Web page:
Three sisters join forces to conceive a second baby
LUCY LAING - Last updated at 22:41pm on 5th August 2007
Two women who joined forces to produce a baby for their infertile sister hope to make history by performing the same feat again.
Alex Patrick, 34, has a two-year-old son, Charlie, conceived from an egg donated by her twin, Charlotte Pestell, and carried by her elder sister Helen Ritchie, 37.
Now the trio will attempt a surrogacy first by repeating the process.
Mrs Pestell said: "We have some frozen embryos left from last time, so hopefully I won't have to donate any more. But if I need to, I will.
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Charlie with his three 'mothers': Egg donor Charlotte (left), Alex (centre), and Helen, who carried him
"Helen is happy to carry the second baby, and our husbands are all happy again for us to do it again and help Alex have a little brother or sister for Charlie."
The extraordinary process started when Mrs Patrick, 34 , was diagnosed with cervical cancer in November 1999. Doctors told her that the chemotherapy treatment she needed could leave her infertile.
Mrs Patrick, an environmental consultant, who lives in South East London with husband Shaun, 41, an engineer, said: "Being told that I would never have a baby hit me almost as hard as the diagnosis itself."
Her treatment was a success, but she remained devastated to be unable to have a family.
She said: "Every time I saw a baby, I was just filled with longing to be a mother."
Her twin Charlotte, who has three children aged four, six and nine, offered to donate her eggs to Alex, but because of her cancer treatment she could not carry a baby to full term, and Charlotte had suffered problems with her own pregnancies.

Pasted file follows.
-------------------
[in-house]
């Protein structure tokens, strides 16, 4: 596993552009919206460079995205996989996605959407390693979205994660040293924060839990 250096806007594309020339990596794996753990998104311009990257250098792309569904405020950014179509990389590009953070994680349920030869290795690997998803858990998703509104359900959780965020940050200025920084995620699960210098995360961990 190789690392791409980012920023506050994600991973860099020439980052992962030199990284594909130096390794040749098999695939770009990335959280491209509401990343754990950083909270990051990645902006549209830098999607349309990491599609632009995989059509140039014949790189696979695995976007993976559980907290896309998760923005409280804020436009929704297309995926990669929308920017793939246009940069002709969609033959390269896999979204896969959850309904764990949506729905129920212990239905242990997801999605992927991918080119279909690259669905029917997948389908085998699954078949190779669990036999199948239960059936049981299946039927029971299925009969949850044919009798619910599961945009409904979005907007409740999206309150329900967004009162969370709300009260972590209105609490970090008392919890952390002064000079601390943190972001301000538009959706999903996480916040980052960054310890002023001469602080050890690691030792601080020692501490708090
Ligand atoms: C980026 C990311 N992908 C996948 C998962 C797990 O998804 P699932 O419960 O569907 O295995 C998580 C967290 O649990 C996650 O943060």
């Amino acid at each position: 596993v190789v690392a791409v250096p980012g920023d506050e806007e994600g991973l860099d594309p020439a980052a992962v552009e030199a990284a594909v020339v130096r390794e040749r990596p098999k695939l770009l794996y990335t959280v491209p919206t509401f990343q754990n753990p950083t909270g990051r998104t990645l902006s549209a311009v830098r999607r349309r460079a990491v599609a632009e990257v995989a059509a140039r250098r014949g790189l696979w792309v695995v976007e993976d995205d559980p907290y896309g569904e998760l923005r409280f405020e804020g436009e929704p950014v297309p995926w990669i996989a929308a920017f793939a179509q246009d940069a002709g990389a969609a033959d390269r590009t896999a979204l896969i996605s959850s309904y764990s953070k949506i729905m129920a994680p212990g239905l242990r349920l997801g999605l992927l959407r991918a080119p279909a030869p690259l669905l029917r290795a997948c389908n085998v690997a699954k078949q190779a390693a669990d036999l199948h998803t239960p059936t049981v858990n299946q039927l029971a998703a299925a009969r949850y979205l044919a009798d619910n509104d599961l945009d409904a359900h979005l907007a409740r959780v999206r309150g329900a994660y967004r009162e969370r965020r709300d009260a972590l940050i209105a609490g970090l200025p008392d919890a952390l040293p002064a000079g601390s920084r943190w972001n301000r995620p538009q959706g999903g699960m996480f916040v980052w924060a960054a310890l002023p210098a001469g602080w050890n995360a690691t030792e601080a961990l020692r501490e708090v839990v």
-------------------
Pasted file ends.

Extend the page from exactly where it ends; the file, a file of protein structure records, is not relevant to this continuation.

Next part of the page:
So elder sister Helen stepped in and offered to carry the baby, using Mrs Pestell's donated eggs. Mrs Pestell said: "I would have found it difficult to carry a child that had been conceived from my eggs, and then give it up.
"By Helen carrying the baby, it would mean that it wasn't biologically connected to her in any way, so it would be easier for her to hand over to Alex. Helen was happy to carry the baby - we all called her the "tummy mummy".
The treatment began in 2004. Six of Mrs Pestell's eggs were fertilised with Mr Patrick's sperm, and two days later two embryos were implanted into Mrs Ritchie's womb.
Mrs Patrick said: "We got together two weeks later and when the pregnancy test was positive we all burst into tears, including our husbands."
Mrs Ritchie, who has two sons aged nine and seven, went into labour in June 2005 at her home in Bath, Somerset.
Mrs Pestell said: "Helen didn't even have time to get to hospital. Charlie was delivered in her front room, with Alex holding her hand. She handed the baby over to Alex."
Mrs Ritchie, a nanny, who lives with her husband Phil, 45, a freelance driver, said: "I wanted to see Alex happy.
"We thought it would be easier for me to carry the baby as it wasn't my eggs. It did feel strange at times, but it also felt natural."
Mrs Pestell added: "We had to have counselling to talk through the surrogacy. The counsellor asked me what I would do if Charlie ever turned up on my doorstep after a row with Alex and asking to live with me.
"I would send him straight home to his mum. He may have been created using my eggs, but he's Alex's child."